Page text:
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Alf Alderson enjoys life on the open road in the Aosta Valley where the skiing is complemented by fine Italian food, and wine, and surprisingly crowd-free pistes.

There can be few skiers who haven’t heard of France’s Three Valleys, but there are probably quite a few who don’t know there also an Italian version of the giant domaine. It has great skiing, beautiful scenery, it’s not overly-expensive and whilst it’s nowhere near as big as Les Trois Vallées, Monterosa Ski in northern Italy’s Aosta Valley region is still a real gem.
Monterosa ski area CREDIT Alf Alderson

What’s more, it makes for an ideal first stop on a road trip along the Aosta Valley; take the short flight to Turin, rent a vehicle, head north and in only 90-minutes you can be rolling into Champoluc, one of the three appealing alpine villages that make up Monterosa Ski. The other two are Alagna and Gressoney which are tucked away in their respective valleys. All three are linked by ski lifts and offer a good selection of piste skiing along with some of the best off-piste in Europe – which may make you decide to stay here rather than drive on.

But with Cervinia just an hour’s drive away, it’s worth getting back on the road. Here you can enjoy a day skiing in the shadow of the magnificent Matterhorn (known hereabouts as Monte Cervino), where the altitude almost guarantees great snow conditions. Cervinia is one of Italy’s iconic ski resorts with especially good, long intermediate runs, spectacular scenery and the chance (one of two on this trip) to ski across an international border, in this case to Zermatt in Switzerland, which is linked by cable car. If you really feel like spoiling yourself stay in the ultra-luxurious St. Hubertus Resort (sainthubertusresort.it) for a genuine taste of ‘la dolce vita’.
off piste skiing Gressoney Monterosa CREDIT Alf Alderson

To continue the journey drive north for 90 minutes to Pila (the great thing about this road trip is that each new resort is never more than two hour’s drive from the last, so you don’t waste valuable skiing time at the wheel). Here, book into the hip and friendly Hotel La Chance (hotellachancepila.it) and enjoy a day of quiet slopes, great side-country and some fine mountain dining.

Indeed, a speciality of the Aosta Valley is the excellent regional food and wine – it’s well worth taking every chance to check out regional specialities such as ‘tagliere misto di salumi valdastani’, a selection of dried beef, venison, pork, ham, blood sausage, black bread and – especially mouth-watering – honey chestnuts, or ‘zuppa valpellinetze’, a delicious soup consisting of cabbage, local Fontina cheese and bread.
mountain restaurant Aosta valley CREDIT Alf Alderson

The local wines are also surprisingly good, such as ‘L’Atouéyo Torrette Superieur’, a red wine from the nearby Aymavilles Valley. ‘Mountain’ reds are not always noted for their body and taste, but this has both – and it only costs around €7 a bottle in the local supermarkets if you’re looking for a souvenir of your ski trip.
Pila rarely gets busy outside weekends and late February when the local schools are out, so whether you want relaxing blues or challenging off-piste it’s usually available without the crowds, and piste or off-piste, it’s all easily accessible.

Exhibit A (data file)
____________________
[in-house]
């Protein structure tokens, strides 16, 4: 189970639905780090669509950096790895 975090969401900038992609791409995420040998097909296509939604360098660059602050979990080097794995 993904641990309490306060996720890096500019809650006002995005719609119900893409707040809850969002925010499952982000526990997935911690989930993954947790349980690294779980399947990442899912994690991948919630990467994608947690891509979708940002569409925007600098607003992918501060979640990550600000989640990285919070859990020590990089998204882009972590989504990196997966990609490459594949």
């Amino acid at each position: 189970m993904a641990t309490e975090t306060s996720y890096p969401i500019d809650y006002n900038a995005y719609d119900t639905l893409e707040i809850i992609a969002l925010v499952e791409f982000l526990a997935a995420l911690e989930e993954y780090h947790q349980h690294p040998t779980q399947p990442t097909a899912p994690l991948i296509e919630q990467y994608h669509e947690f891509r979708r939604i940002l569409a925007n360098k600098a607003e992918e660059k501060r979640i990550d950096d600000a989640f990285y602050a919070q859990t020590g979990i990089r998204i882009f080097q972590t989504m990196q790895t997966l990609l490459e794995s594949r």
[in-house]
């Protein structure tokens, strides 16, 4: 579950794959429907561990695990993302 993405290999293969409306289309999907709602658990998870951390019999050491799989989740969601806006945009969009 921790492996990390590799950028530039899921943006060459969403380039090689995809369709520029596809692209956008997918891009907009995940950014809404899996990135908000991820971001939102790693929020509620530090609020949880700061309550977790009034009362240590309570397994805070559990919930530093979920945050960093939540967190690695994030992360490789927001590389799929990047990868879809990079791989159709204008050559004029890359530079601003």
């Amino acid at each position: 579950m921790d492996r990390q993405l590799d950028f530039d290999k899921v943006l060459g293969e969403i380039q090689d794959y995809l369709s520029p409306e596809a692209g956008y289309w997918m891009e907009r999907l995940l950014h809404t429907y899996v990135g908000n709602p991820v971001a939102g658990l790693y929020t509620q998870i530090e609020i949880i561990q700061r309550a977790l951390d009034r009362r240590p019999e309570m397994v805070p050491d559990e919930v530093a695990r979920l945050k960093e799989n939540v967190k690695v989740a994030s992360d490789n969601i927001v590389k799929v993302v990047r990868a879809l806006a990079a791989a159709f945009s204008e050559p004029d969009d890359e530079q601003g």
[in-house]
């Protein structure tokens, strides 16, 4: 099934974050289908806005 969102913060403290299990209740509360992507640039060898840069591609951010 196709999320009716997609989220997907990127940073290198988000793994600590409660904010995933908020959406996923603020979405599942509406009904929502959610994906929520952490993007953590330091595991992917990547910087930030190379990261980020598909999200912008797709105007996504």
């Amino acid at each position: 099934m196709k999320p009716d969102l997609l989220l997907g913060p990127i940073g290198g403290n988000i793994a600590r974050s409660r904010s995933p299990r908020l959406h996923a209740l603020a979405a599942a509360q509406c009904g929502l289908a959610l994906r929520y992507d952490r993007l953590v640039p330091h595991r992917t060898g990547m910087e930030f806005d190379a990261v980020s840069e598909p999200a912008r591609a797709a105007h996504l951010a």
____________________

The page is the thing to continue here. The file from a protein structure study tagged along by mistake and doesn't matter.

Next stop is La Thuile, another hour’s blast up the autostrada. Here comes the second international ski experience of the week as you head up and over to La Rosiere on the French side of the Alps. This isn’t just a fun way to spend a day on skis, it can also be quite practical because it’s invariably the case that if the snow isn’t great in one of these two linked resorts, it almost certainly will be in the other.

And La Thuile also has some nice tree skiing on its lower slopes if the weather is bad, so it’s a rare day that you can’t put in some decent turns here. If you like a thrill or two during your day’s skiing slide over to Black Number 3, a super steep little number lower down the mountain that’s also sheltered from the weather and that has a slope angle of around 35 degrees in places, which surely makes it one of the steepest groomed runs in the Aosta Valley. under the lisft in La Thuile Aosta valley CREDIT Alf Alderson

And so to the last stop of our trip, Courmayeur – the second iconic Italian ski resort in a week. Tucked beneath the mighty ramparts of Mont Blanc (known hereabouts as Monte Bianco) you’ll find that the skiing above Courmayeur covers the whole gamut from easy cruisers to thrilling off-piste adventures amongst glaciers. Few other ski resorts in the world can offer scenery to match and when you add generally quiet pistes, great mountain restaurants and a charming old village it’s not a bad way to end a road trip along the Aosta Valley.

SNOW HOW

Getting there: nearest airport is Turin with several daily flights from the UK;  or you could do this trip in reverse by driving and using the Mont Blanc Tunnel to start your journey in Courmayeur.

Lift passes: A lift pass for the whole Aosta Valley costs €204 for five days (skivallee.it); it allows you to ski all the resorts of the Aosta Valley (plus La Rosiere in France) – that’s 800km of pistes served by 200 lifts in over a dozen resorts.

More info:
aosta-valley.co.uk
cervinia.it
courmayeur.it
monterosa-ski.com
pilaski.co.uk
lathuile.it